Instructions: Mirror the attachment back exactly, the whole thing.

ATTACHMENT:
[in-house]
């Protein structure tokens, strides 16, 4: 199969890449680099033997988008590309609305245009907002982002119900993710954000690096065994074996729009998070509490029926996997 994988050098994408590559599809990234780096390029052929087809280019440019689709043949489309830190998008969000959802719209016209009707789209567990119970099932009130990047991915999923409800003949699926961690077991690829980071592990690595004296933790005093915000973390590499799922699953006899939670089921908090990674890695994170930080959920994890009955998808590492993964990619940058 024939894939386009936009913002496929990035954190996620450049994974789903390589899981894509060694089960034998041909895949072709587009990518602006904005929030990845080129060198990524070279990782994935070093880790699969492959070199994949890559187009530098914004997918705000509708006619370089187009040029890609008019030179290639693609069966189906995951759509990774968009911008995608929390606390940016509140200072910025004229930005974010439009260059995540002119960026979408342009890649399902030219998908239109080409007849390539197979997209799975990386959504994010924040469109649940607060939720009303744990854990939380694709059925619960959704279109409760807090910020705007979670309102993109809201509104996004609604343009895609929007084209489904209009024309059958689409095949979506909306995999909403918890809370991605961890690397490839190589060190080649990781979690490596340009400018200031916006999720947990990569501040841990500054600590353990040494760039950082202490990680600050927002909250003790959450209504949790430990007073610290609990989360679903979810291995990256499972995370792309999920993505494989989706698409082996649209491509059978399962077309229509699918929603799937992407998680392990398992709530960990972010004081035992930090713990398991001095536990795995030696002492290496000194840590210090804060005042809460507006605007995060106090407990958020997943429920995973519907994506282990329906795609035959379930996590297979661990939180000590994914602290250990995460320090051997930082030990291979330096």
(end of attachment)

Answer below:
[in-house]
């Protein structure tokens, strides 16, 4: 199969890449680099033997988008590309609305245009907002982002119900993710954000690096065994074996729009998070509490029926996997 994988050098994408590559599809990234780096390029052929087809280019440019689709043949489309830190998008969000959802719209016209009707789209567990119970099932009130990047991915999923409800003949699926961690077991690829980071592990690595004296933790005093915000973390590499799922699953006899939670089921908090990674890695994170930080959920994890009955998808590492993964990619940058 024939894939386009936009913002496929990035954190996620450049994974789903390589899981894509060694089960034998041909895949072709587009990518602006904005929030990845080129060198990524070279990782994935070093880790699969492959070199994949890559187009530098914004997918705000509708006619370089187009040029890609008019030179290639693609069966189906995951759509990774968009911008995608929390606390940016509140200072910025004229930005974010439009260059995540002119960026979408342009890649399902030219998908239109080409007849390539197979997209799975990386959504994010924040469109649940607060939720009303744990854990939380694709059925619960959704279109409760807090910020705007979670309102993109809201509104996004609604343009895609929007084209489904209009024309059958689409095949979506909306995999909403918890809370991605961890690397490839190589060190080649990781979690490596340009400018200031916006999720947990990569501040841990500054600590353990040494760039950082202490990680600050927002909250003790959450209504949790430990007073610290609990989360679903979810291995990256499972995370792309999920993505494989989706698409082996649209491509059978399962077309229509699918929603799937992407998680392990398992709530960990972010004081035992930090713990398991001095536990795995030696002492290496000194840590210090804060005042809460507006605007995060106090407990958020997943429920995973519907994506282990329906795609035959379930996590297979661990939180000590994914602290250990995460320090051997930082030990291979330096």